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Home » Santa Clarita News » Editorial: The No. 1 Complaint Of A Teenager, By Alex Urbina
Editorial: The No. 1 Complaint Of A Teenager, By Alex Urbina

Editorial: The No. 1 Complaint Of A Teenager, By Alex Urbina

In my 20 years of experience working with teenagers, their No. 1 complaint about their parent has always remained the same: “They just don’t understand!”

By the time your children reach the teen years, they will have created multiple beliefs about the way you listen to them and “you just don’t understand!” is one of them.

At some point in their childhood, they had an interaction with you whereby they were desperately trying to figure out how to effectively communicate in a way that made them feel important and validate that they matter.

What they were looking for when they were finished with their communication with you was to BE acknowledged for having a voice — regardless if you agreed with them.

So, depending on your response (verbally, physically, emotionally) would have played a part in their experience of BEING heard.

Now, whether you heard them or not, really doesn’t matter as much. What really makes the difference is if you could cause and create the experience for them that they were.

If you were not able to cause that experience for them, most likely they would have created a limiting belief in that moment called, “You just don’t understand!”

Once that belief is created, each and every time you communicate with each other they are looking to validate that you don’t understand them rather than looking for evidence that you do.

As this process continues to happen over time, your teen will slowly be disencouraged and stop sharing their opinions, their dreams  and their point of view with you.

How can I fix this?

One way to help people realize that they are important and that they matter is to allow them to BE heard. It takes a conscious, in the moment and fully aware presence to create a safe space for them to feel secure enough to share.

One conclusion that I have arrived to while working with teens for so long is that they are truly inspired by their parents, when their parents are willing to admit when they have made a mistake or start taking a pro-active roll while working on themselves to be more affective in their relationships.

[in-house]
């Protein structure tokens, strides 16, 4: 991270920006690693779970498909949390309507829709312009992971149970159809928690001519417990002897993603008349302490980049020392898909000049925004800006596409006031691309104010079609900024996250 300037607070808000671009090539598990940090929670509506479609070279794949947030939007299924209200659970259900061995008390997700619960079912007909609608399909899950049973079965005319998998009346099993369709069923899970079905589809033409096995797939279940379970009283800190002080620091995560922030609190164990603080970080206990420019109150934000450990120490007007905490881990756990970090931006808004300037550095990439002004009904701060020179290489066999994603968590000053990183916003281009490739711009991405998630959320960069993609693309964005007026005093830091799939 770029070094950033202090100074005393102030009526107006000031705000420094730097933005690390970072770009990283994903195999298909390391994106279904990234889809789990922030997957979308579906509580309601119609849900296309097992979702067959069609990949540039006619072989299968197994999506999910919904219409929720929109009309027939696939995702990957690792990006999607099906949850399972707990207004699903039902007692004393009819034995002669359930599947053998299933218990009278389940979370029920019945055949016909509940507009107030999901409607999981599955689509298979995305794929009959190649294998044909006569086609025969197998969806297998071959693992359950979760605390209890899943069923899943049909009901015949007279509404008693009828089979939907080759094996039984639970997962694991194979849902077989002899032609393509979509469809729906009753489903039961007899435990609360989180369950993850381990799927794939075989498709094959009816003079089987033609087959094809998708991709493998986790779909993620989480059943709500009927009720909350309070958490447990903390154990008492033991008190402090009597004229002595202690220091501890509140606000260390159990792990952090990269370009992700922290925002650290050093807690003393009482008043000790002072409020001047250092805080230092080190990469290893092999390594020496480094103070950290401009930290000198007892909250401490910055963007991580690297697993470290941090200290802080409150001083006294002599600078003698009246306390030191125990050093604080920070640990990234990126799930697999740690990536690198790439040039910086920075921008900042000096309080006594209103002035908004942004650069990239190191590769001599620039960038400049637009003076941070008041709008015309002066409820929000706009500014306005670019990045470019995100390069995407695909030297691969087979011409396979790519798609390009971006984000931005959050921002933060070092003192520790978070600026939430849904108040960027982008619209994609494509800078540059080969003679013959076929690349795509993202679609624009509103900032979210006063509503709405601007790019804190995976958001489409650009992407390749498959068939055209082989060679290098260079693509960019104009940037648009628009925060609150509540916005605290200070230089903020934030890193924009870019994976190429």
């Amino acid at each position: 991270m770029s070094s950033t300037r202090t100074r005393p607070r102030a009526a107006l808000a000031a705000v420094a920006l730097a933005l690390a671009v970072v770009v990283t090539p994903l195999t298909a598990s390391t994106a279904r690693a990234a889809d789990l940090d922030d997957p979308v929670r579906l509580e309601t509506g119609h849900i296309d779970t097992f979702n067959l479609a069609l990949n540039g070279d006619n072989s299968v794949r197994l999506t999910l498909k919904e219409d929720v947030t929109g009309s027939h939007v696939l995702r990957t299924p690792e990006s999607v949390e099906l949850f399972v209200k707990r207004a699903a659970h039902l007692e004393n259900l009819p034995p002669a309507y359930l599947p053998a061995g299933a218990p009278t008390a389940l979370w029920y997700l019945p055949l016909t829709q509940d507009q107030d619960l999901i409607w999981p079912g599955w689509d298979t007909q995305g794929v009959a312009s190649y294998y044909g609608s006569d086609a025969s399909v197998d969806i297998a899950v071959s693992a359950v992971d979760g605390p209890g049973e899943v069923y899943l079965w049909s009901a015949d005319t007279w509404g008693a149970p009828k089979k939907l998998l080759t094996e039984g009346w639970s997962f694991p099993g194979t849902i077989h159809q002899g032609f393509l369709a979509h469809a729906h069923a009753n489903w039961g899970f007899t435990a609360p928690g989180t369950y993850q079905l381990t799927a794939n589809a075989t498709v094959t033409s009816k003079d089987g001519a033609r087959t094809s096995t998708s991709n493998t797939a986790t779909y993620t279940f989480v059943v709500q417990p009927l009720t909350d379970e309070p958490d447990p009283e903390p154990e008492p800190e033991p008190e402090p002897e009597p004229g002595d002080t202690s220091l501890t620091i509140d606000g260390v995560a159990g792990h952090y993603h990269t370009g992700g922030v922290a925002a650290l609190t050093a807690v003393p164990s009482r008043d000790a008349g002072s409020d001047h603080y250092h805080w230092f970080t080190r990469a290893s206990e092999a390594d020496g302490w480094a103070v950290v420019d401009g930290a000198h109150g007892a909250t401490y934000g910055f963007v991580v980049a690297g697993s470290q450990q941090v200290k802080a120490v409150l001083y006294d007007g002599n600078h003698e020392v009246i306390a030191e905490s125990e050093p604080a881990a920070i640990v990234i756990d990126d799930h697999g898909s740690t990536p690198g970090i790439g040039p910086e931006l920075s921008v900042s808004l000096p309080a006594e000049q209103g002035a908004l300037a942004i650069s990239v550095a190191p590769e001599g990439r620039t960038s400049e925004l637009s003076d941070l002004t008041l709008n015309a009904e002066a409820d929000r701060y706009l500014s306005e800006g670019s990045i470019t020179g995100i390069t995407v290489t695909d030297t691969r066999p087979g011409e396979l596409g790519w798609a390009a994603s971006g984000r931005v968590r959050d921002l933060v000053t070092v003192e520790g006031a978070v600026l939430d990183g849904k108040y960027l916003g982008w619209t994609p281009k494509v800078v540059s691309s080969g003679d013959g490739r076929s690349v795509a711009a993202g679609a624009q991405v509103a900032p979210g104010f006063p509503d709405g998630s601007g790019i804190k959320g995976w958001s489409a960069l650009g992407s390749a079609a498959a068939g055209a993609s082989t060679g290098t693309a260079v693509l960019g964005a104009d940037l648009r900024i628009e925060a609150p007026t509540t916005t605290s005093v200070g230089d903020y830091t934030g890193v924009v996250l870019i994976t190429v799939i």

The first tip and one of the hardest for most parents is to acknowledge that they are responsible for co-creating some of the self-limiting beliefs that their children may have created, that could be getting in the way of accessing their full potential.

If you are open, willing and able to see this new perspective shift, it could be the starting point of re-creating a powerful and extraordinarily new communication with your child.

The second tip is two sit down with your teen and own up to the part you may have played in the communication breakdown of the relationship, and declare a new commitment to work on it.

The third tip is to practice listening to people in your life, including your children from a neutral place. Allowing people to have their own thoughts, ideas and opinions without you having something to say about it.

In most cases, this learned behavior helps people feel safe enough to want to share with you more.

The fourth tip is to listen from a compassionate and sympathetic place, realizing that your children are still learning how to figure things out on their own; and that it is a natural process of discovering their own power.

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You don’t  always have to correct them or tell them what you would do every time they share; sometimes they are sharing out loud just to hear themselves or to be heard. Believe that your children are competent enough to figure out their own answers.

The fifth tip is to practice the art of understanding. Understanding may not necessarily be about agreeing or disagreeing with someone, it could very easily be about developing the capacity to comprehend someone else’s point of view. As defined in the dictionary understanding is a disposition to appreciate or share the feelings and thoughts of others; sympathy.

Alex Urbina is one of the leading experts on Teen, Parent and Family Relationships. His vast experience in human potential and personal development has made him one of the premier Family Life Coaches in Personal Transformation and an international trainer. Alex’s experiential Life Leadership Trainings are being implemented in various schools, youth organizations and Transformational Centers in the country, helping empower people to discover their personal power and realize their full potential.

Alex is a resident of the Santa Clarita Valley and has a weekly radio show called “Life Leadership” brought to you by SCVi Charter School, on your Hometown Station AM1220 KHTS every Monday at 1pm, to continue to educate yourself on teen & family relationships.

Editorial: The No. 1 Complaint Of A Teenager, By Alex Urbina

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